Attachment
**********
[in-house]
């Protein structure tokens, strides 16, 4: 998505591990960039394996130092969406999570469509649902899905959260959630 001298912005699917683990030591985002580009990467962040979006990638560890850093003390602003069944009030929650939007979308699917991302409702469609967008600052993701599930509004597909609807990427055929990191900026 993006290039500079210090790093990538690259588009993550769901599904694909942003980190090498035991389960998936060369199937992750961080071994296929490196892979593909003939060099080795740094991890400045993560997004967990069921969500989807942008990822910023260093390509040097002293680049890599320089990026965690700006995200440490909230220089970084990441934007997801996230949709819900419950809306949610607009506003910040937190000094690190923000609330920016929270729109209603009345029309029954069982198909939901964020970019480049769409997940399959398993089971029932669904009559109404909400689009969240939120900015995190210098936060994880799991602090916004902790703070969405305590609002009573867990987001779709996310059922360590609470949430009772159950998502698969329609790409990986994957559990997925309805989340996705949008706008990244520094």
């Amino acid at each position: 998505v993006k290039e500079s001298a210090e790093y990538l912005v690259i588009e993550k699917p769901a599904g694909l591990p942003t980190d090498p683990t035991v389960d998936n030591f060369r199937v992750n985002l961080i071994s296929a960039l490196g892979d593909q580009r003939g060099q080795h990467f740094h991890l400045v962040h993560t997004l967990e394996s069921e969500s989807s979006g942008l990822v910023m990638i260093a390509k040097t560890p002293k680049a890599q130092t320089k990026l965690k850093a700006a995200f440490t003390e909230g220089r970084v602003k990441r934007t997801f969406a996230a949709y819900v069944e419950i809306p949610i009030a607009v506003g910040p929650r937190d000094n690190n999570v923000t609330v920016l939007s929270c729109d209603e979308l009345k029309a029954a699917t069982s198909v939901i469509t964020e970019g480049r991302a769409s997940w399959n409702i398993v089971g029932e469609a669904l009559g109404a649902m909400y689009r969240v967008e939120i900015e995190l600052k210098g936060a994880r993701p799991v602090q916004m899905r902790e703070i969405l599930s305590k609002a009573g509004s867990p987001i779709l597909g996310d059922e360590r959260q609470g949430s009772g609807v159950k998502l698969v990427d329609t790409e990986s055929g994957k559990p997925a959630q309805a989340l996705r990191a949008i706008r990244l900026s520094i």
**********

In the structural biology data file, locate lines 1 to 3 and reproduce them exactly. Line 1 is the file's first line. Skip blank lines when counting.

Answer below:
[in-house]
């Protein structure tokens, strides 16, 4: 998505591990960039394996130092969406999570469509649902899905959260959630 001298912005699917683990030591985002580009990467962040979006990638560890850093003390602003069944009030929650939007979308699917991302409702469609967008600052993701599930509004597909609807990427055929990191900026 993006290039500079210090790093990538690259588009993550769901599904694909942003980190090498035991389960998936060369199937992750961080071994296929490196892979593909003939060099080795740094991890400045993560997004967990069921969500989807942008990822910023260093390509040097002293680049890599320089990026965690700006995200440490909230220089970084990441934007997801996230949709819900419950809306949610607009506003910040937190000094690190923000609330920016929270729109209603009345029309029954069982198909939901964020970019480049769409997940399959398993089971029932669904009559109404909400689009969240939120900015995190210098936060994880799991602090916004902790703070969405305590609002009573867990987001779709996310059922360590609470949430009772159950998502698969329609790409990986994957559990997925309805989340996705949008706008990244520094």
């Amino acid at each position: 998505v993006k290039e500079s001298a210090e790093y990538l912005v690259i588009e993550k699917p769901a599904g694909l591990p942003t980190d090498p683990t035991v389960d998936n030591f060369r199937v992750n985002l961080i071994s296929a960039l490196g892979d593909q580009r003939g060099q080795h990467f740094h991890l400045v962040h993560t997004l967990e394996s069921e969500s989807s979006g942008l990822v910023m990638i260093a390509k040097t560890p002293k680049a890599q130092t320089k990026l965690k850093a700006a995200f440490t003390e909230g220089r970084v602003k990441r934007t997801f969406a996230a949709y819900v069944e419950i809306p949610i009030a607009v506003g910040p929650r937190d000094n690190n999570v923000t609330v920016l939007s929270c729109d209603e979308l009345k029309a029954a699917t069982s198909v939901i469509t964020e970019g480049r991302a769409s997940w399959n409702i398993v089971g029932e469609a669904l009559g109404a649902m909400y689009r969240v967008e939120i900015e995190l600052k210098g936060a994880r993701p799991v602090q916004m899905r902790e703070i969405l599930s305590k609002a009573g509004s867990p987001i779709l597909g996310d059922e360590r959260q609470g949430s009772g609807v159950k998502l698969v990427d329609t790409e990986s055929g994957k559990p997925a959630q309805a989340l996705r990191a949008i706008r990244l900026s520094i």